There is a shocking, gloriously transcendent moment that occurs nine minutes into “From Shtetl to Swing,” an hour-long documentary about the influence of Yiddish culture on American music. The program is presented October 5 as part of PBS’s “Great Performances.” Until this point in the show, we only have been told that the experience, and expectations, of late 19th-century Jewish immigrants shaped their lives and the art they created, never really shown it. As narrator Harvey Fierstein describes immigrants’ dreams of freedom, he is accompanied by documentary images of a rough sea journey. Suddenly the camera cuts to Judy Garland’s plaintive, hopeful rendition of “Over the Rainbow” from the 1939 film “The Wizard of Oz.” The familiarity of Garland’s voice and the potency of the song hit us with extraordinary force. With music by Harold Arlen (born Hyman Arluck, the son of a cantor) and lyrics by E. Y. “Yip” Harburg (born Isidore Hochberg), “Over the Rainbow” resonates with a multiplicity of meanings for its listeners, but connecting it so concretely to the lives and cultural experience of its writers anchors it historically — and, more important, emotionally — in Jewish American culture.
This shift from Yiddish song and sacred music to an all-American standard is shocking — not because we don’t understand, or have knowledge of, the interplay between Yiddish and mainstream American culture, but because often we don’t realize the depth and the complexity of this interconnectedness. As written and directed by Fabienne Rousso-Lenoir and narrated by Fierstein (who has become mainstream media’s premiere embodiment of Broadway- Yiddishkeit -lite), “From Shtetl to Swing” is an energetic and engaging sprint through a huge amount of complicated and often politically thorny material.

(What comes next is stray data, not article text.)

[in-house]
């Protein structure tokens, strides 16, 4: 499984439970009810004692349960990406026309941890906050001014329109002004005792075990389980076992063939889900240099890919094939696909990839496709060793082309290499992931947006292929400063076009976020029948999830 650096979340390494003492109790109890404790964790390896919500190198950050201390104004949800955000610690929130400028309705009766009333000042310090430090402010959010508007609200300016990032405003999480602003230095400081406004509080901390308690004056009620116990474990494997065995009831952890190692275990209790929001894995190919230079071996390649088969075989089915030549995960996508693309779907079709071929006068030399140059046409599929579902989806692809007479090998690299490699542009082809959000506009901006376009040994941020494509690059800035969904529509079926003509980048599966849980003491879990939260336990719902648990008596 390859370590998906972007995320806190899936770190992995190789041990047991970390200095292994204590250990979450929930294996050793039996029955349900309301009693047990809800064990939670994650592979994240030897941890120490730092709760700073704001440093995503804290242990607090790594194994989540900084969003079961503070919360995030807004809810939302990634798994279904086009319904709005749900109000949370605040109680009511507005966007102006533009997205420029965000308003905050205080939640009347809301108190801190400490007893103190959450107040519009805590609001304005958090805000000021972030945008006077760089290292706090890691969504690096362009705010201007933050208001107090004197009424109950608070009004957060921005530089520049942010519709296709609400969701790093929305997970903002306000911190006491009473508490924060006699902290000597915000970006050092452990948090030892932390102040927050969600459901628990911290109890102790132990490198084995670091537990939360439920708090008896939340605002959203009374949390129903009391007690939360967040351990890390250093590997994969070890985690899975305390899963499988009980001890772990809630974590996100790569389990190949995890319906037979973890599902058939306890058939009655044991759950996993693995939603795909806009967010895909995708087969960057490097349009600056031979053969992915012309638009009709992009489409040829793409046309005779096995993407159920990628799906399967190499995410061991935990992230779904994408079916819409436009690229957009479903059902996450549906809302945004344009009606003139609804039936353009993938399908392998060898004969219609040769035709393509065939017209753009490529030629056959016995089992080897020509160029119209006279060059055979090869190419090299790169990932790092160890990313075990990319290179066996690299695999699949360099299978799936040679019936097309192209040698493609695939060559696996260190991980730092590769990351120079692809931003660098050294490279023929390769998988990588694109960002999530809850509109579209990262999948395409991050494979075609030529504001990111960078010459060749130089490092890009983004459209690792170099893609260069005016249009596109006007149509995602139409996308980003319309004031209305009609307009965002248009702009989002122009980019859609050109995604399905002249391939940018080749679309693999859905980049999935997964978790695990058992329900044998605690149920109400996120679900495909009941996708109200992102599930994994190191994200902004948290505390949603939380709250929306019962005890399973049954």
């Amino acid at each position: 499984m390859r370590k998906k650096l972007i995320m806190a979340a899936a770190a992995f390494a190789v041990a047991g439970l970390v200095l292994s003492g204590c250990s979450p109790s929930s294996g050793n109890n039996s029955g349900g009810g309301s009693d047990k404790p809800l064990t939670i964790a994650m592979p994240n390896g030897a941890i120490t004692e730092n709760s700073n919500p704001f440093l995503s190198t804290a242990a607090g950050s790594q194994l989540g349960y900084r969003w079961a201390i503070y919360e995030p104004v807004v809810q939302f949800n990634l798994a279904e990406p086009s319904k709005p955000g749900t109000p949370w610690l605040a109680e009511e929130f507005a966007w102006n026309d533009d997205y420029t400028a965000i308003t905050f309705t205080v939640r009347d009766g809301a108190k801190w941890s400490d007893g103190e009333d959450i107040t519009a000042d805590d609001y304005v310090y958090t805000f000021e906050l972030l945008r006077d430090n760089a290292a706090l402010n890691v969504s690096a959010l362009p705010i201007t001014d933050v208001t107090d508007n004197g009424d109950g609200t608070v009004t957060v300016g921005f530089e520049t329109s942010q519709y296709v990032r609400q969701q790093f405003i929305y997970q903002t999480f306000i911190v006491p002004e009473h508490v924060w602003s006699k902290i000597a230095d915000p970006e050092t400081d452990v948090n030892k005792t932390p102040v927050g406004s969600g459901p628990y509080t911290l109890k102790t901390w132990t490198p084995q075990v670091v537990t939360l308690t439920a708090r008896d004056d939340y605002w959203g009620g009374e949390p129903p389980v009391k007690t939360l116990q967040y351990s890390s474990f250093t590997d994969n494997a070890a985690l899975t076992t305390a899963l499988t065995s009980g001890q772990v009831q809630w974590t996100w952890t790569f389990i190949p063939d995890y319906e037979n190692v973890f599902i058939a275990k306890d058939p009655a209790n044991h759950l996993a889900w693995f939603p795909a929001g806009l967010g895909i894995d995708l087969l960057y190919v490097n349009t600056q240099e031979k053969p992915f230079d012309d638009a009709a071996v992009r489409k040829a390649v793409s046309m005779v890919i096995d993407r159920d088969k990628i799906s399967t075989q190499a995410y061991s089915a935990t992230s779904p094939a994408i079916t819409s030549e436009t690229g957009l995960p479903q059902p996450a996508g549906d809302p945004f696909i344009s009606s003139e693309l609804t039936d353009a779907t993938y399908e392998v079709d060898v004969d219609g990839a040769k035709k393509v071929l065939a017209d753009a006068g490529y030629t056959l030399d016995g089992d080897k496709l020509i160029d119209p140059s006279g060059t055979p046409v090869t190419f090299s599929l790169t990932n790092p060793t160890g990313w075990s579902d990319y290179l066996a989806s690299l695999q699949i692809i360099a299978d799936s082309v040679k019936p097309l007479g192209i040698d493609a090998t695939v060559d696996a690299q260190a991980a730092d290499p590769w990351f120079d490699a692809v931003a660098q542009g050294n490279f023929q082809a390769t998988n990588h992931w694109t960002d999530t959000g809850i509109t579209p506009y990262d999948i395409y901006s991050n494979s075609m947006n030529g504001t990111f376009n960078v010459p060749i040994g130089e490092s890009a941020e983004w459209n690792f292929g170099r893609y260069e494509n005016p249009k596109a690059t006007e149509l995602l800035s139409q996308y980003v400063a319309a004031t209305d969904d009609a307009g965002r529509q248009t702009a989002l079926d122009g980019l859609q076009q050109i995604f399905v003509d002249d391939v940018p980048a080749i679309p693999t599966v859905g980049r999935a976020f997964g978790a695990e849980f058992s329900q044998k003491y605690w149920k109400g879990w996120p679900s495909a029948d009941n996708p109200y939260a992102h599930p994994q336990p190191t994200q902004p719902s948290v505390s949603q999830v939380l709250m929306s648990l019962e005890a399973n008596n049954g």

When at its best, “From Shtetl to Swing” is entrancing and engaging. There is so much wonderful material here, much of it difficult to find elsewhere — Molly Picon’s cross-dressing sprite in “Yiddle With His Fiddle” (1936), Fannie Brice’s clowning in the film “The Great Ziegfeld” (1936), original footage of Lorenz Hart and Richard Rodgers composing the tune “Here in My Arms,” Benny Goodman playing a klezmer riff. And so one feels like a crank if he complains. But as enjoyable and often informative as the documentary is, there are some problems.
Here’s a minor gaffe: In the first 20 minutes, the discussion of shtetl life, the voyage stateside and Jewish immigrant life uses clips, often fleeting, from a variety of Yiddish and early Hollywood films (including “The Dybbuk,” “Motel the Operator,” “Hungry Hearts”). While masterfully edited, the clips seem like raw documentary footage. This is not a catastrophe, but it does blur the lines between fact and fiction unnecessarily.